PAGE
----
The remains of a Russian airliner which crashed is seen in central Sinai near El Arish city, north Egypt, October 31, 2015. REUTERS/Stringer
CAIRO, Nov. 13 (Aswat Masriya) – Egypt has not yet received official notification from Russian authorities regarding the reported ban of EgyptAir flights to Moscow, said Aviation Minister Hossam Kamal Friday.
He added that high-level talks are currently underway to clarify the situation.
Moscow-based Interfax new agency reported earlier on Friday that the Russian Federal Agency for Air Transport (Rosaviatsia) banned EgyptAir flights to Russia, citing security concerns.
Last Friday, Russia suspended all flights to Egypt including Cairo, in the aftermath of the Russian jet crash which left 224 passengers and crew members dead, most of whom were Russians.
The decision came following a phone conversation on Nov. 5 between British Prime Minister David Cameron and Russian President Vladimir Putin.
A Kremlin spokesman confirmed last week that the UK passed on “certain data” related to the incident which was not shared with Egypt.
The UK was the first country to suspend flights back and forth between UK and Sharm el Sheikh, in a decision based on intelligence information and advice that “it’s more likely than not” the Russian plane was downed by an act of militancy, said Cameron.
On the same day, US President Barack Obama said "it’s certainly possible that there was a bomb on board” and that the US is “taking that very seriously."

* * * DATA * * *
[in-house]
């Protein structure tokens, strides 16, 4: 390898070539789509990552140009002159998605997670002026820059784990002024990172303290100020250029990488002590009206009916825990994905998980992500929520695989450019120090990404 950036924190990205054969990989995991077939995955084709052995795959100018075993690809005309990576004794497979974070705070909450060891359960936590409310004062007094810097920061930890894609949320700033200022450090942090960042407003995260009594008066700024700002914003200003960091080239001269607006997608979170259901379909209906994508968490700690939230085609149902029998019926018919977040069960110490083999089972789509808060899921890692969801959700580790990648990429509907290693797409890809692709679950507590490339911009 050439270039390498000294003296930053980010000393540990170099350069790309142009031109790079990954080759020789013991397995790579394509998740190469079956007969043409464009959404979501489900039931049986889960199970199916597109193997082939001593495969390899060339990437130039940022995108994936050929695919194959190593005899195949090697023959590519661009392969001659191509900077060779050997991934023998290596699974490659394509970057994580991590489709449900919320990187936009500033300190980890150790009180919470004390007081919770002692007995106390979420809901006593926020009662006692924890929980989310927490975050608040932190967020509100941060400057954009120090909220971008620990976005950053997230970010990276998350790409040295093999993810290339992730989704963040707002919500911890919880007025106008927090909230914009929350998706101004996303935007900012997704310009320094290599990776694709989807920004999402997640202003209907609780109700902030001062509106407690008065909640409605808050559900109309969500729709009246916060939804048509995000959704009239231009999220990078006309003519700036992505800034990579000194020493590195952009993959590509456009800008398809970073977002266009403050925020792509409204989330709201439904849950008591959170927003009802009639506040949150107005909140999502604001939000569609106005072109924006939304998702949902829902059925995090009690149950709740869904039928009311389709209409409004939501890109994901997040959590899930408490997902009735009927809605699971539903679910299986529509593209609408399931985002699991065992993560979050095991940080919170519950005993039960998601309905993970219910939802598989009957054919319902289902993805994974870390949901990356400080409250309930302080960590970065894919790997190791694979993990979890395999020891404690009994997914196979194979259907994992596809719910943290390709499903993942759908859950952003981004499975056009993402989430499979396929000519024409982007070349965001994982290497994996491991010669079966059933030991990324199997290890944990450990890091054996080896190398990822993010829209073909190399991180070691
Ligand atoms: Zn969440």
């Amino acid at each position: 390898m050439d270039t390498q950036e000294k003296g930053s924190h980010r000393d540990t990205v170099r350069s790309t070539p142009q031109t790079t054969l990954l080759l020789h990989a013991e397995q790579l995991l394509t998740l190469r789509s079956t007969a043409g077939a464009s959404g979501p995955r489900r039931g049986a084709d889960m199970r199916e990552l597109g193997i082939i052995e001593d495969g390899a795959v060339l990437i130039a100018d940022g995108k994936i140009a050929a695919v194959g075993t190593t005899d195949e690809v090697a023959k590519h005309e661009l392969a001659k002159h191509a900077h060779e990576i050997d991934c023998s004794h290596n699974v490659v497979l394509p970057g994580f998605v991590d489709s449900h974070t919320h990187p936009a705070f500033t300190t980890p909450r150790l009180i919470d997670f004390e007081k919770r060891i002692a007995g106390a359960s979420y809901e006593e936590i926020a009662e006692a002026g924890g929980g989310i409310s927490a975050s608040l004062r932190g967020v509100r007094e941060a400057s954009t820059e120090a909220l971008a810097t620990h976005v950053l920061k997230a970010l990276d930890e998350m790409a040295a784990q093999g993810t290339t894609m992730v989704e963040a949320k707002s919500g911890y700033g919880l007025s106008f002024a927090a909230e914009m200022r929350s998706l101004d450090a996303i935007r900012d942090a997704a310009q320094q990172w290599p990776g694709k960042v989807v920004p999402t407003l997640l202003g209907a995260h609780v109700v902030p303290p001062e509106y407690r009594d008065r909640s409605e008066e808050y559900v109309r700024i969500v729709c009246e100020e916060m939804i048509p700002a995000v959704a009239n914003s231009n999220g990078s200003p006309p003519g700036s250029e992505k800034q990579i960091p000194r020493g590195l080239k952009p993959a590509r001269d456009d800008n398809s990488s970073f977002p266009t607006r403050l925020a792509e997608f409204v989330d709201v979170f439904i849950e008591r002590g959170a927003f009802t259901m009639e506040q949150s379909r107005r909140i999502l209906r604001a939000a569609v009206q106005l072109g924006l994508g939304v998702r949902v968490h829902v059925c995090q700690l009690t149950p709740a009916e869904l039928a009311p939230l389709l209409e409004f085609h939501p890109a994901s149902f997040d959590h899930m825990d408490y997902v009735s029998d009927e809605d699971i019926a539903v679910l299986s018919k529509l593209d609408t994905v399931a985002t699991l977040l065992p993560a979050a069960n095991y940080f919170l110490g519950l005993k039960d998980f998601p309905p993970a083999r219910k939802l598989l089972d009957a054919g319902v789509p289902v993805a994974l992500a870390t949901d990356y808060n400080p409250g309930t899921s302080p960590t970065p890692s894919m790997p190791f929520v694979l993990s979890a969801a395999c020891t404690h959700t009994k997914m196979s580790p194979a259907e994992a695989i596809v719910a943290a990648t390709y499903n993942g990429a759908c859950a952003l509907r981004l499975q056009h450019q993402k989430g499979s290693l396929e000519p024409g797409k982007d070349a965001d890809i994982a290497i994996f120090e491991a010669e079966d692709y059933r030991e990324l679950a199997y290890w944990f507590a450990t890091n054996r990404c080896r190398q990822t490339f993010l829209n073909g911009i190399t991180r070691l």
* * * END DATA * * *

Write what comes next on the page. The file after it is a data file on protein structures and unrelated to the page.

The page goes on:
Both comments came a day after Islamic State affiliates in North Sinai also known as Sinai Province, claimed responsibility for the incident for the second time. In an audio recording, the speaker on behalf of the group said the downing of the plane marks the one-year anniversary of pledging allegiance to Islamic State fighters in Syria and Iraq.
Aswat Masriya couldn't independently verify the authenticity of the recording.
The militant group initially claimed responsibility for the incident hours after it happened. The claim was dismissed, because the possibility of using a surface-to-air missile at an altitude of about 31,000 feet was deemed improbable.
Since then, Egypt’s airport security has been scrutinsed amid reports that airport personnel can be bribed by travellers to skip queues and avoid baggage scanners.
Egyptian officials have said that flight suspensions were "premature" since the investigation into the cause of the crash are still underway and that “all possibilities are on the table”.
They have urged local and international media not to jump to conclusions until the international committee tasked with investigating the incident announces the results, just as the local media cried foul, claiming that Egypt is facing a massive Western conspiracy to scare off tourists and bring the economy to its knees.